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Hollings Lane

Thrybergh

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THE COLLIERY BLACKSMITH pg 2

A Presentation from Ralph Law

Text, transcription and page formatting John Doxey

The handbook on the right was handed to Ralph Law on the 9th March 1966 at Silverwood. It is  a British Standards Manual concerning the correct methods for certain aspects of Ralph's, or any Blacksmiths work at the colliery. It will be noted that blacksmiths were also referred to as mechanics of the mine, this may have been because they were often called upon to repair mechanical breakdowns throughout the mine, and not because they were mechanics as such by trade.

The sections from the book on the following  web pages are placed here for those of you interested in the technical side of a blacksmiths work, and also gives a little more insight into just how knowledgeable and versatile are the men we know as blacksmiths.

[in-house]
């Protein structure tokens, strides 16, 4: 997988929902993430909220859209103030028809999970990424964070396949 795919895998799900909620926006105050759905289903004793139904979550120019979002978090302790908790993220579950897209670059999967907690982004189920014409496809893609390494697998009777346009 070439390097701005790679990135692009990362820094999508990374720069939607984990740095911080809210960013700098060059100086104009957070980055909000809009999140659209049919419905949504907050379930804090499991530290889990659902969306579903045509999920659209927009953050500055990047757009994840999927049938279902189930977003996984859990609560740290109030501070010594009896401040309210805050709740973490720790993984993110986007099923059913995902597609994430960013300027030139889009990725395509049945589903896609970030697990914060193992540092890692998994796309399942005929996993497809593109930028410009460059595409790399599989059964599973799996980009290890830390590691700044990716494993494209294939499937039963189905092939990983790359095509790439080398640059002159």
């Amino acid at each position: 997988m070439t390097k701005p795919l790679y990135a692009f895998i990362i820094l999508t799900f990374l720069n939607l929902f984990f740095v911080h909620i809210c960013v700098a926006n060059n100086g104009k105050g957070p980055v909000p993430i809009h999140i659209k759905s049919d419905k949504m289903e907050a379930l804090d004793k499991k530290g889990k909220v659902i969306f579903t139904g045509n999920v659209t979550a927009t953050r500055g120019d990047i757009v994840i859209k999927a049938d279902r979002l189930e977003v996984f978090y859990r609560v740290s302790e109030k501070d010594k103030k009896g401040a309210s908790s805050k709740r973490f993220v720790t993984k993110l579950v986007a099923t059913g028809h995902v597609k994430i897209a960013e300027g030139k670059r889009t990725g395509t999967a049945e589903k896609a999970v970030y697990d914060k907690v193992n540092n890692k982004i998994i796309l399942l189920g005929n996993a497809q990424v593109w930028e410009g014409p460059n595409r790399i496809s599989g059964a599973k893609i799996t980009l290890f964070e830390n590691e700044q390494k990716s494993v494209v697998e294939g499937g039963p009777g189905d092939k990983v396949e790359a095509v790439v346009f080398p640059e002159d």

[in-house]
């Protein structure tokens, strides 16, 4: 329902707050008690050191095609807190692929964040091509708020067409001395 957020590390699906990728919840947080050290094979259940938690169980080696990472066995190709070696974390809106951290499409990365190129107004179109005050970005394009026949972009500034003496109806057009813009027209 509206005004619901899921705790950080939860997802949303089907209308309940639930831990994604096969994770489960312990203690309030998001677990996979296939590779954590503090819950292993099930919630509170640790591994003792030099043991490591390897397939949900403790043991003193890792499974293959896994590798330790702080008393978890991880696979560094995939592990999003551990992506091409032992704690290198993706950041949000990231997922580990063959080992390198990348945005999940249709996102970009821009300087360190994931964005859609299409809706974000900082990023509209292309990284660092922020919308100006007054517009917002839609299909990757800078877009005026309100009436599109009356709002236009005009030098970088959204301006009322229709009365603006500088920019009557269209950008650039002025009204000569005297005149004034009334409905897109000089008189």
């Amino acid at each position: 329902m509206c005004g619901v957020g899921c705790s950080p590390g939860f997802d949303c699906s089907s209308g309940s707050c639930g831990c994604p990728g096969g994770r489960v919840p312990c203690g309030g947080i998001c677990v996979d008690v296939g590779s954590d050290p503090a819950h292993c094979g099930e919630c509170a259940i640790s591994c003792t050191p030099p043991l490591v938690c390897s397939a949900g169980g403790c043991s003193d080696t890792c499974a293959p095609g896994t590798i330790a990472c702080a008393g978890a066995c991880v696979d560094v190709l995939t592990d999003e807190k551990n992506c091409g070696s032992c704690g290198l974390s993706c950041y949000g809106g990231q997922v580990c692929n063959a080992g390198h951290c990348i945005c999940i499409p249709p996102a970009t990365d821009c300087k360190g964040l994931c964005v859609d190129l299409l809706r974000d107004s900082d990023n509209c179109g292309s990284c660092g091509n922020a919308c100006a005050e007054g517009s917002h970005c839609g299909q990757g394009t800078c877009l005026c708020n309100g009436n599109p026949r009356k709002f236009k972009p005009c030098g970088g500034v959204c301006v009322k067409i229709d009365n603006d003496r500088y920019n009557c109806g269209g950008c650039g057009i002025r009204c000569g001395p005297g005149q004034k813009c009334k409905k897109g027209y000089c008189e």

On the Ralph Law page are photos of Ralph and his colleagues capping with molten white metal, and the section from the manual below shows the correct procedure for that particular job.

 

Please note that the following extracts are from a manual 40 years out of date at time of writing [ 2006 ] and it is recommended to obtain an updated British Standards Manual before attempting the following work. The extract from the 1966 manual is shown here merely as an example of the skills required by a blacksmith.

8 CAPPING WITH MOLTEN WHITE METAL

Cont'd from pg 1

 

CUTTING

Cut the rope at X by any suitable method which does not disturb the wires. With percussive or shearing methods special care is required to avoid any disturbance to the seizing or to the construction of the rope. Oxy-acetylene cutting should not be employed, owing to risk of damage to the wire and lubrication.

After cutting the rope remove the temporary clamp at C , and thread the new socket over the end of the rope, pushing it along the seizing as far as the marker clamp. Apply another clamp over the seizing at F so that the length XF is equel to the length of the basket less about 2d.